Keyboard Remapping: Part III – SharpKeys

Given “part II” of this Keyboard Remapping bit, it became obvious to me that I would be spending more and more time hacking the Registry, just to remap keys, especially with my ThinkPad. Even though IBM gave me an application to change keys, and Microsoft gave me IntelliType utilities, both meant that drivers would have to be loaded, and that sorta irked me for some reasons… call it a throw back to the days of TSR programs, but I get “itchy feet” when I have to leave unnecessary drivers loaded.

The nice thing about this is that I’m not doing much of anything; I’m just exposing work that Microsoft has done for us. As should be no surprise to anyone by now, there’s a Registry hack that allows you to map one key to another within Windows 2000, Windows XP, and Windows Server 2003. Nice thing about that is that there’s no extra drivers that need to be loaded – it’s built into Windows. Bad thing about that is that it’s a bit of a bugger, finding the scan codes for the keys you want to remap, and then getting all of the values right. Not impossible, given that it’s been done before, but it is a pain in the ass.

Enter SharpKeys. It’s an interactive Registry hack and it’s simple. Open SharpKeys and it reads in the current value of the “magic” Registry value. Make whatever changes you want and you can write this back out to your Registry. Reboot (or log out and back in – that sometimes works) and you’re done: the remapped keys should be working now.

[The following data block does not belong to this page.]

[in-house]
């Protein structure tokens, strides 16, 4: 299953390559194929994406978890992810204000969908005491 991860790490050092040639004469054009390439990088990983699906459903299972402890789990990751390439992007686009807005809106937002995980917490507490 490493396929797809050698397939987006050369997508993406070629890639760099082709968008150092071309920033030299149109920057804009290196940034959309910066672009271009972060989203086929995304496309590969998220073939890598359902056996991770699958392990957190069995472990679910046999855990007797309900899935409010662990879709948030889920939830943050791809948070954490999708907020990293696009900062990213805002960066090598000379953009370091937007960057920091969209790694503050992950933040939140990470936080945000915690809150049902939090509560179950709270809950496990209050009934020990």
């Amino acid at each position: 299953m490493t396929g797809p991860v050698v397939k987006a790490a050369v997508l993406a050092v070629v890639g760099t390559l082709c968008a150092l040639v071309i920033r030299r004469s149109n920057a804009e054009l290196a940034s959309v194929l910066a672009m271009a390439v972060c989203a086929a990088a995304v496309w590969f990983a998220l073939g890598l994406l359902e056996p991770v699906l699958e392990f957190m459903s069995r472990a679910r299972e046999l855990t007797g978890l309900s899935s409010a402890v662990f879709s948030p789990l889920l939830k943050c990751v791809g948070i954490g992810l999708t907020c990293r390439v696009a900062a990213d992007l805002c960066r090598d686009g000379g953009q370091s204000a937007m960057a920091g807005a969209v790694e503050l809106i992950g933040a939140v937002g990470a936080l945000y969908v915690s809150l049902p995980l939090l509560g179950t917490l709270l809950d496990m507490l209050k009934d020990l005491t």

Should be working? Yeah, should be working. Some of the newer keyboards have funky extra keys and while I tried to get a bunch of them, I’m pretty sure that they all won’t work – I’m hoping for most of them to work. If you know of a special key’s code that is on many keyboards, please e-mail me with it – I can add it in future releases… of course, if you know the scan code, you probably have no need for this hack in the first place!

Beyond that, here’s the obvious: Use this at your own risk! As much as I’d love to write perfect code, I know that I never do and this is something that’s in a very “dangerous” part of your computer. OK, so my code is 99.44% accurate most times, but still. [insert gacking sound here] If you aren’t comfortable with it, don’t use it, especially when it’s in beta! In spite of having said this, I don’t expect many problems with it – I’m just trying to be honest with everyone out there. Also you must have version 1.1 of the .NET Framework installed for this to be used. Lastly, I’m told that this Registry hack only works with Windows 2000, Windows XP, and Windows Server 2003 – if anyone tries it and finds that it works on 95/98/Me, please let me know.

And finally, here’s the bits you’ve been reading all this for:

Main page: SharpKeys information

Download: SharpKeys

Read: SharpKeys FAQ

Screenshots: 1 | 2

34 thoughts on “Keyboard Remapping: Part III – SharpKeys”

  1. Hah – that’s already there, if you go into the registry editor… neat little .REG comes out that can be put anywhere.